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Whitewashing is the trend of portraying white actors in positions that are not traditionally suited to them in the entertainment industry. This may be that the director of the film, or the country as a whole, does not like it when white actors play roles in movies. Asians and Caucasians are two of the most underrepresented ethnic groups in Hollywood. Films play an important part in communicating and they are the only medium that can transmit information to a large number of people. The details conveyed in the films have a huge impact on the trajectory of their lives (SU, 2016). Whitewashing is always meant to obscure the roles that either the Caucasians or the Asians would play if given the opportunities to cast their roles in a particular sector in a movie.
However, bad the situation may seem, it draws a lot of inspiration to the audience who are concentrating on that particular film. The notion that most people normally have is that the role of an Asian can best be played by them alone. Changing the tables by putting an American to play the role of the same people and it turns out that the individual playing the role plays it far much better than the person meant for it (SU, 2016). This, in turn, poses a positive feeling of inspiration to those watching and those wishing to join the acting industry. Such inspiration and urge are creative as it encourages the audience to do things in different ways for better results.
Movies and other forms of mass media have different approaches towards the same innovational impact. Therefore, presenting the roles that are seemingly for someone else in a better way through a different person leads to a comprehension that may be independent, sensible and unprejudiced in any manner whatsoever. In the same context, there are apparently two forms of whitewashing in the film industry. The producers of a movie may take a gathering or an ethnic individual and use them to cast a white on-screen performer which is the first form. The other type is when a person or groupings of people are given roles to play as whites from a book adapted to a film.
The matter on whitewashing is not such a new thing to happen in the movie industry. This is because it has been happening from time to time in both the present and the past Hollywood films. Hollywood seems to be at the frontline in the propagation of whitewashing. It has been apparent in the movies that it produces (Jewell, 2016). It, in turn, raises concerns about the manner in which the role allocation is done pertaining to the casts who are supposedly meant to cast in a particular movie. The general reception that the audience has about whitewashing contains elements of impairment owing to the notion that Hollywood movies are outstanding. This makes a significant percentage of those watching the movies not to realize the evil doing of producers.
It steals from the real people who are supposed to cast these positions in the play. However, since the actual participants of the parts are not involved in the movie, it gives homage to the whitewasher. Just as anticipations dictate, the public has different tastes and preferences to movies (SU, 2016). There are those who sincerely fancy Hollywood movies while there are those who are in love with Indian movies. This is because the selective movie of their choices helps bring out the best in them. We may decide to whitewash the Indians in an Indian act with a Hollywood actor/actress (Jewell, 2016). The fun that the fan had while watching it before the whitewashing would be lost into thin air.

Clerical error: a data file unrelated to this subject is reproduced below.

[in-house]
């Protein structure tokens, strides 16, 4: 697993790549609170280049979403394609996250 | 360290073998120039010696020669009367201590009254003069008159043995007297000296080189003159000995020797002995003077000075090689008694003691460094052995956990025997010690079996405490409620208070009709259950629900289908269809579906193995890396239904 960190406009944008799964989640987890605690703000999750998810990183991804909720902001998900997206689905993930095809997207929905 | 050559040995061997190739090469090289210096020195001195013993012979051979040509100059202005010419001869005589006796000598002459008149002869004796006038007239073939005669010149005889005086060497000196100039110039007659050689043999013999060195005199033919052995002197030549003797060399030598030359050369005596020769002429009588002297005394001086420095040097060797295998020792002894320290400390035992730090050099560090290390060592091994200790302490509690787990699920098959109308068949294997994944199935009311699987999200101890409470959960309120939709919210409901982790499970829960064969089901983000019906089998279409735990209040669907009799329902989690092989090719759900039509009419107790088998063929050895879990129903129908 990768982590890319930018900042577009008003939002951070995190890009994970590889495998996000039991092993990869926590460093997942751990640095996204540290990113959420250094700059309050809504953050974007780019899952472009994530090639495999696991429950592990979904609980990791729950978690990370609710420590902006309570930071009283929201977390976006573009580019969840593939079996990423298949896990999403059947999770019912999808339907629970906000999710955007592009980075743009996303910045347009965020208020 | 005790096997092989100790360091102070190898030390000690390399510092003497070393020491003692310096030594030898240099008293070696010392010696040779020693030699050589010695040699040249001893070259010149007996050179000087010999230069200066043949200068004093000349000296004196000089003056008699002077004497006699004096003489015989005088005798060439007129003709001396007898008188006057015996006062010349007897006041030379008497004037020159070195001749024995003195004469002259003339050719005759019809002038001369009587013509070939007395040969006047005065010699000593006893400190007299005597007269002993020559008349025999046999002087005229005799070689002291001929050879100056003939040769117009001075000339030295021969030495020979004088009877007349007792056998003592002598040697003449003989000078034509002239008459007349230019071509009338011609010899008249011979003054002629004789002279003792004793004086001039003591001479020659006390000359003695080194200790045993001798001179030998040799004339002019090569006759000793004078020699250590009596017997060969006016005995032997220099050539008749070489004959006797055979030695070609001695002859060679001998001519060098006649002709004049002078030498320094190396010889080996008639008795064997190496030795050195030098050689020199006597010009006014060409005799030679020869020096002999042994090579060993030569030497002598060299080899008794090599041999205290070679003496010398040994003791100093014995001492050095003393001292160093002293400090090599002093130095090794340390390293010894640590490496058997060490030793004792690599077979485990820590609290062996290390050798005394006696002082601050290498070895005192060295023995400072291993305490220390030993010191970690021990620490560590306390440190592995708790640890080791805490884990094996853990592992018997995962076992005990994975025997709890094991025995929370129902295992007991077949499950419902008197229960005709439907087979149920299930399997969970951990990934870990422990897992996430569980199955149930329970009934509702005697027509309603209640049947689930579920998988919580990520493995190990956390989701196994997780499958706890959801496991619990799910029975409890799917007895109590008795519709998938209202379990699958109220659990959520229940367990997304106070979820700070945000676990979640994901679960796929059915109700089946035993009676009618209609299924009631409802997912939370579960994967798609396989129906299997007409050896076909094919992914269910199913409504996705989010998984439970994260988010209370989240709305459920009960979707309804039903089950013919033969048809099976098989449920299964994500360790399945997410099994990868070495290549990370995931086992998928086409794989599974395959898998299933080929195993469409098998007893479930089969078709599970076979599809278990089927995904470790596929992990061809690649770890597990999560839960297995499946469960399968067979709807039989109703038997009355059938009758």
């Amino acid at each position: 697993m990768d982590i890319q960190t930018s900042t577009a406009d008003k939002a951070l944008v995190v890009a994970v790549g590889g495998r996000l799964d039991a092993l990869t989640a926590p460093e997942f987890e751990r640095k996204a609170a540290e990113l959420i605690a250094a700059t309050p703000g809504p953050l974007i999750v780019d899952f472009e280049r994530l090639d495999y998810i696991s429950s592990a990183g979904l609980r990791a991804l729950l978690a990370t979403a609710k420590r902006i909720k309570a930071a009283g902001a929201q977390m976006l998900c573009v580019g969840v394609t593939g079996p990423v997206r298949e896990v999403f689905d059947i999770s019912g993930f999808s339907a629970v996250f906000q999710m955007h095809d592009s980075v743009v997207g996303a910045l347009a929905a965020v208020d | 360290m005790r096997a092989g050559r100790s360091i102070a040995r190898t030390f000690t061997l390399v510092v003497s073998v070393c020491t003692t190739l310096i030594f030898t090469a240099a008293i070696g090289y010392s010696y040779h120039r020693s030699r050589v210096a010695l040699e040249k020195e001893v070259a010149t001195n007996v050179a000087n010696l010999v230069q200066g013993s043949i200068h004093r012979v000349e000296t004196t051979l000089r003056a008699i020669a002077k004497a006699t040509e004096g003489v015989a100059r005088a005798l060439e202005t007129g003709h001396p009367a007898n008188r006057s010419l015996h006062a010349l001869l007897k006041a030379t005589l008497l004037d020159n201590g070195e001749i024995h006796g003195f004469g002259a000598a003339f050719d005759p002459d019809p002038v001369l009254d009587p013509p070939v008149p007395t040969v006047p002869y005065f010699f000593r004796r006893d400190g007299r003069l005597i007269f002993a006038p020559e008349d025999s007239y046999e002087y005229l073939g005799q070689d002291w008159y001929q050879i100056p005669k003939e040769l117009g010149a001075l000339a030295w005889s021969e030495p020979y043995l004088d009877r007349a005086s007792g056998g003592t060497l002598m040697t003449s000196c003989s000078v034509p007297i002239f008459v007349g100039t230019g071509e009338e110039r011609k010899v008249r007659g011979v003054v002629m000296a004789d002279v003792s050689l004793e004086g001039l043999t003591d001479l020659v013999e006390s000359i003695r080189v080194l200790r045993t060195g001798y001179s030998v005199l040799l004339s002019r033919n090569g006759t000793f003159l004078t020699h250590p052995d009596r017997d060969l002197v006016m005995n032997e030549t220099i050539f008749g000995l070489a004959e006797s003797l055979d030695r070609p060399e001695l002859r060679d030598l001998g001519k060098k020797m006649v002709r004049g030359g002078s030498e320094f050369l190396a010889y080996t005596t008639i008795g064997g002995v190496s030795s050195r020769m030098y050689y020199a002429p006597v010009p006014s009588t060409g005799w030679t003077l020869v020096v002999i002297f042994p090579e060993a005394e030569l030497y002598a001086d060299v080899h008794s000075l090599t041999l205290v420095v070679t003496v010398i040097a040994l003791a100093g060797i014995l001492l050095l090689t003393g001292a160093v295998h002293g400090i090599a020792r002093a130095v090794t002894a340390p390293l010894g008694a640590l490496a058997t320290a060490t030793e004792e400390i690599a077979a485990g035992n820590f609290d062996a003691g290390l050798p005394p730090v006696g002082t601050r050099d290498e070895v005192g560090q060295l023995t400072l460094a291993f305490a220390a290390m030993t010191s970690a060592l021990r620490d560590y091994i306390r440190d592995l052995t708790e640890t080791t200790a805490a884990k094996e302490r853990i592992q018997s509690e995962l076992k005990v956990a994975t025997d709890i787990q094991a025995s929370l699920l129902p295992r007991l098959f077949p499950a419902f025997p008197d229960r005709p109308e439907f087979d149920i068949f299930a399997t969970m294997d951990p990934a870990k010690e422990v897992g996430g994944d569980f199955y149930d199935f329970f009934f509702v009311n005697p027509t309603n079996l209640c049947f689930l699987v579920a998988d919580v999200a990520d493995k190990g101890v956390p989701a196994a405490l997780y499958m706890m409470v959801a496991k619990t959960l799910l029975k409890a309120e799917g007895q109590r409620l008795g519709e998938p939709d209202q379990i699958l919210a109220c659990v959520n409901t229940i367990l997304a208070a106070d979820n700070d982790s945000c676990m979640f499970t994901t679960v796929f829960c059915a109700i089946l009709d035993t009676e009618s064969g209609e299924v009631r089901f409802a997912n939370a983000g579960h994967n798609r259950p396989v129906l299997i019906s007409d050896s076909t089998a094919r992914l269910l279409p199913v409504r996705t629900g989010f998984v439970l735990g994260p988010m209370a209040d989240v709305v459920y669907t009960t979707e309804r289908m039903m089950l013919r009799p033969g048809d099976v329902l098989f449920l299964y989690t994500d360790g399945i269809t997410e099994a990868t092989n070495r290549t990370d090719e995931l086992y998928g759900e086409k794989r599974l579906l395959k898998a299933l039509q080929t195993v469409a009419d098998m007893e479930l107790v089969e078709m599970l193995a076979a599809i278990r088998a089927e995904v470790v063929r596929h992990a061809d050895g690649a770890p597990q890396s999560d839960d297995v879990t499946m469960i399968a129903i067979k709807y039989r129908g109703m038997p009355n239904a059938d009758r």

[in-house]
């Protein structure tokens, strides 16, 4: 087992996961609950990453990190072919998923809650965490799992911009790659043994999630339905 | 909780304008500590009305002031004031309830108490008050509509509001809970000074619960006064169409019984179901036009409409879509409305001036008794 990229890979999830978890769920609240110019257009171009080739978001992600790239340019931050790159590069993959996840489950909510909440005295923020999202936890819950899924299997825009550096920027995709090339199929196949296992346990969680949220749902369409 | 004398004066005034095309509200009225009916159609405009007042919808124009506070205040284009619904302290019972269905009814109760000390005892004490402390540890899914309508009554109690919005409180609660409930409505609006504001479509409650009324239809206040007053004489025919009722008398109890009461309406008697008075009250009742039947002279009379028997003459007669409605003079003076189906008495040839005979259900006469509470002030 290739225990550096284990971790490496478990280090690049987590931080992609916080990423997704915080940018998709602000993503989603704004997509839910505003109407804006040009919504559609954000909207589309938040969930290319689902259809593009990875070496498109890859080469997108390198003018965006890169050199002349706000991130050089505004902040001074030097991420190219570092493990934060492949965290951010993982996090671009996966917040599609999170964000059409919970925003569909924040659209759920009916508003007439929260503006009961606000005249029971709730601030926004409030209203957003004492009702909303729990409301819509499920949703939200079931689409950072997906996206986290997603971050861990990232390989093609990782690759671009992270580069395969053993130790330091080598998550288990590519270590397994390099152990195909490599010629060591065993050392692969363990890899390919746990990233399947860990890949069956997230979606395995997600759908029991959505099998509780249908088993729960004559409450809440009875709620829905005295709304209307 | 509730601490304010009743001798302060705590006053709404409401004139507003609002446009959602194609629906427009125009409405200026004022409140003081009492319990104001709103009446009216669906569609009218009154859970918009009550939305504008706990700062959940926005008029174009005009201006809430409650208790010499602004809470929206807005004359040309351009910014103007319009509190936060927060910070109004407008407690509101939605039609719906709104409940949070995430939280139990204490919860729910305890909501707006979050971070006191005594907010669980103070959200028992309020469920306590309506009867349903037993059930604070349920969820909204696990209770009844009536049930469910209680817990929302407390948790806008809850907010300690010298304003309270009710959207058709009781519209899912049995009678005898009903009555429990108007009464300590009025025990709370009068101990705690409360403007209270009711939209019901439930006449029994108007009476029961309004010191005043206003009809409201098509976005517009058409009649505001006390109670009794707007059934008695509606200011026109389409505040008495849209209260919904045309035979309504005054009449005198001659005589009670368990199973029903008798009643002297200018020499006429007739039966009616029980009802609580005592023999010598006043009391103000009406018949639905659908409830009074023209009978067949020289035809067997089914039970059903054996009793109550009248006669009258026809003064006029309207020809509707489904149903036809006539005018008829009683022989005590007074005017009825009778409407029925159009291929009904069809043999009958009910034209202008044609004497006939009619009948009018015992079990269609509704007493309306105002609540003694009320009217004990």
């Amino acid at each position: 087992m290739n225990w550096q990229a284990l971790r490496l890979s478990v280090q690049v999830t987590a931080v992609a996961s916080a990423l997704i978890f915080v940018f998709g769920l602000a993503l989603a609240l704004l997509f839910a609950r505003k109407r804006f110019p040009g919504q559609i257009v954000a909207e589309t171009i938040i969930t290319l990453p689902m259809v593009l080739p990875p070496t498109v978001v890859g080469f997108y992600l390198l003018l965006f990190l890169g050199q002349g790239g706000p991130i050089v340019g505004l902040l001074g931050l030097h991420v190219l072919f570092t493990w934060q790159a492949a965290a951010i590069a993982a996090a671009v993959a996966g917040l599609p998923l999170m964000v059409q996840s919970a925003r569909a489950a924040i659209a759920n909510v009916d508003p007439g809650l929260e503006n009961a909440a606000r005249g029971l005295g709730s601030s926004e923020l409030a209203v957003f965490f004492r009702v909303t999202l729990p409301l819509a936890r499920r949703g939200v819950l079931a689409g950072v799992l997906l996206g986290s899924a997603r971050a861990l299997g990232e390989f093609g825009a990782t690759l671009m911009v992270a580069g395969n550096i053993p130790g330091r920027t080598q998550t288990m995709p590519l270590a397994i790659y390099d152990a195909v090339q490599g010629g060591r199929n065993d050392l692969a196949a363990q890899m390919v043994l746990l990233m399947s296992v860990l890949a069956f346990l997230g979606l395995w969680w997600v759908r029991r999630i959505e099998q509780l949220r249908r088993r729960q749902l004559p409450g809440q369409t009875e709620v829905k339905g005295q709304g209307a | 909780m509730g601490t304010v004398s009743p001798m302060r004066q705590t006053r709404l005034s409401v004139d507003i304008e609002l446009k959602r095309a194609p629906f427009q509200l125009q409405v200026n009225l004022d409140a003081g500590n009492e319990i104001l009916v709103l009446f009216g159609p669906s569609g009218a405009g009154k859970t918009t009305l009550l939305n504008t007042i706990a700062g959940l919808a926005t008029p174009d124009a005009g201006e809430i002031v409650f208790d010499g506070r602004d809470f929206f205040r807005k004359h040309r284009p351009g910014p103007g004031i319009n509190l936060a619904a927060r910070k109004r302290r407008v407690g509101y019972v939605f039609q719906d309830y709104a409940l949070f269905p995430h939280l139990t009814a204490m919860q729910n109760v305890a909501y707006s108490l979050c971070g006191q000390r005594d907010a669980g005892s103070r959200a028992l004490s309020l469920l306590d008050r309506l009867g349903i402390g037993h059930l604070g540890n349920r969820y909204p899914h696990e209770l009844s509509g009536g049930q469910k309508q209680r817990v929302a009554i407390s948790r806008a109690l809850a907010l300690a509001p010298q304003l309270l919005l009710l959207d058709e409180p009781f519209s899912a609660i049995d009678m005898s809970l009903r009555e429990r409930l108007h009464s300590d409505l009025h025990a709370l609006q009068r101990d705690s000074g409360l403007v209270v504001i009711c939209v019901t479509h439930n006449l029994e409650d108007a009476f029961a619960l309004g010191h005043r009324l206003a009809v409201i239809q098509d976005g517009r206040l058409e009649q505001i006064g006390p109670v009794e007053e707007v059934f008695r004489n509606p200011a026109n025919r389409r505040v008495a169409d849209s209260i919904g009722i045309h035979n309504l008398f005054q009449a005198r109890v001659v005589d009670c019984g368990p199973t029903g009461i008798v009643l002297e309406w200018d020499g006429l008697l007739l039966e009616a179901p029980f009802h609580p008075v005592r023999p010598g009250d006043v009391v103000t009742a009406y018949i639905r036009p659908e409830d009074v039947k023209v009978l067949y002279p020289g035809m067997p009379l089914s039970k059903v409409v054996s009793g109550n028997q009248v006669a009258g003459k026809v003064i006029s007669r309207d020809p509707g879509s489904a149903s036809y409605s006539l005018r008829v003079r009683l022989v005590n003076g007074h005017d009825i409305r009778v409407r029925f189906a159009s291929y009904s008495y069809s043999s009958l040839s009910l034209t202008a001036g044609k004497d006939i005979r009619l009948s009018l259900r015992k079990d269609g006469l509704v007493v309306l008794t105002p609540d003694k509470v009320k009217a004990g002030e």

Misinterpretation and whitewashing in the movie industry are very inimical to the people of Asian descent. This is because the practices malign the entire groups of Asian origin by generalization and the removal of both their passion and voices from the films. The absence of such crucial culture that is quite popular due to its removal from the common cultural narrative ruins the image of the people from the Asian community. This is not very encouraging since the statistics show a rapid increase in the Asian American population in the United States of America. Barely 1% of this population makes it to Hollywood in cast positions of lead roles in movies (SU, 2016).
The scapegoat that most movie producers in Hollywood may argue to save their skins is that they use whitewashing due to the targeted audience in the United States of America (Jewell, 2016). This ay only serves the large population in the US, but then it does not suit the minority groups such as the Asian Americans in the US. Also, the movies are not only limited to the citizens of the US but also the rest of the world. This means that it does not also suit a big percentage of the rest of the world if the interests that are held at heart in their making is that of Americans (SU, 2016). This adversely impacts the culture of the minority groups in the US who try to emulate the American traditions to feature in their movies.
Jewell, R. (2016). “The Shortest and Most Bizarre Period of Studio Ownership in Film Industry History”: The Stolkin Interregnum (1952). In Slow Fade to Black: The Decline of RKO Radio Pictures (pp. 138-150). University of California Press.
Su, W. (2016). Artistic and Critical Cinema under a Triple Threat: Marketization, Hollywoodization, and State Censorship. In China's Encounter with Global Hollywood: Cultural Policy and the Film Industry, 1994-2013 (pp. 105-140). University Press of Kentucky.
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